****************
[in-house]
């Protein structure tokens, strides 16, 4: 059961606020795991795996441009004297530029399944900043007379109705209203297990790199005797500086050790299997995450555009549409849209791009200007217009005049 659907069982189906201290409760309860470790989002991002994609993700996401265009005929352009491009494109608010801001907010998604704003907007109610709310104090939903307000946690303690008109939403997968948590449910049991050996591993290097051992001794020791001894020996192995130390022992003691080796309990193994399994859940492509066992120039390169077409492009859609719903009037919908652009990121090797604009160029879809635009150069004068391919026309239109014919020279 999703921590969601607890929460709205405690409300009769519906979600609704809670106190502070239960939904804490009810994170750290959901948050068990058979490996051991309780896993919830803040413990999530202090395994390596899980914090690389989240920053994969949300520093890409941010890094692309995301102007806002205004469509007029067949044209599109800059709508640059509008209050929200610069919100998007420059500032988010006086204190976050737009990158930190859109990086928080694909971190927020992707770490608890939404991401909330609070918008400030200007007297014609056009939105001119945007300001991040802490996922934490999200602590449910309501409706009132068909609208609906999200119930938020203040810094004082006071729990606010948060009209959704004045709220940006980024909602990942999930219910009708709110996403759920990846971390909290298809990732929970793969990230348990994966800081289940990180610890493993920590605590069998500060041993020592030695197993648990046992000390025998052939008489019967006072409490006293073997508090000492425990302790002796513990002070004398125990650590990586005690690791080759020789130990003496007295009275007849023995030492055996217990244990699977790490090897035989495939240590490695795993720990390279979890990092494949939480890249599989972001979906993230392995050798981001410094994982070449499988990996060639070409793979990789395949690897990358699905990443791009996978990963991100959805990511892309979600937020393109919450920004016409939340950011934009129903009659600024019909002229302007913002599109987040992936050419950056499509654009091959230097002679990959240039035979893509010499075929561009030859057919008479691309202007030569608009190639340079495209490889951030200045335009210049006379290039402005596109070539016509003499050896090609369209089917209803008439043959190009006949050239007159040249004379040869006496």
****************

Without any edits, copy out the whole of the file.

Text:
[in-house]
């Protein structure tokens, strides 16, 4: 059961606020795991795996441009004297530029399944900043007379109705209203297990790199005797500086050790299997995450555009549409849209791009200007217009005049 659907069982189906201290409760309860470790989002991002994609993700996401265009005929352009491009494109608010801001907010998604704003907007109610709310104090939903307000946690303690008109939403997968948590449910049991050996591993290097051992001794020791001894020996192995130390022992003691080796309990193994399994859940492509066992120039390169077409492009859609719903009037919908652009990121090797604009160029879809635009150069004068391919026309239109014919020279 999703921590969601607890929460709205405690409300009769519906979600609704809670106190502070239960939904804490009810994170750290959901948050068990058979490996051991309780896993919830803040413990999530202090395994390596899980914090690389989240920053994969949300520093890409941010890094692309995301102007806002205004469509007029067949044209599109800059709508640059509008209050929200610069919100998007420059500032988010006086204190976050737009990158930190859109990086928080694909971190927020992707770490608890939404991401909330609070918008400030200007007297014609056009939105001119945007300001991040802490996922934490999200602590449910309501409706009132068909609208609906999200119930938020203040810094004082006071729990606010948060009209959704004045709220940006980024909602990942999930219910009708709110996403759920990846971390909290298809990732929970793969990230348990994966800081289940990180610890493993920590605590069998500060041993020592030695197993648990046992000390025998052939008489019967006072409490006293073997508090000492425990302790002796513990002070004398125990650590990586005690690791080759020789130990003496007295009275007849023995030492055996217990244990699977790490090897035989495939240590490695795993720990390279979890990092494949939480890249599989972001979906993230392995050798981001410094994982070449499988990996060639070409793979990789395949690897990358699905990443791009996978990963991100959805990511892309979600937020393109919450920004016409939340950011934009129903009659600024019909002229302007913002599109987040992936050419950056499509654009091959230097002679990959240039035979893509010499075929561009030859057919008479691309202007030569608009190639340079495209490889951030200045335009210049006379290039402005596109070539016509003499050896090609369209089917209803008439043959190009006949050239007159040249004379040869006496």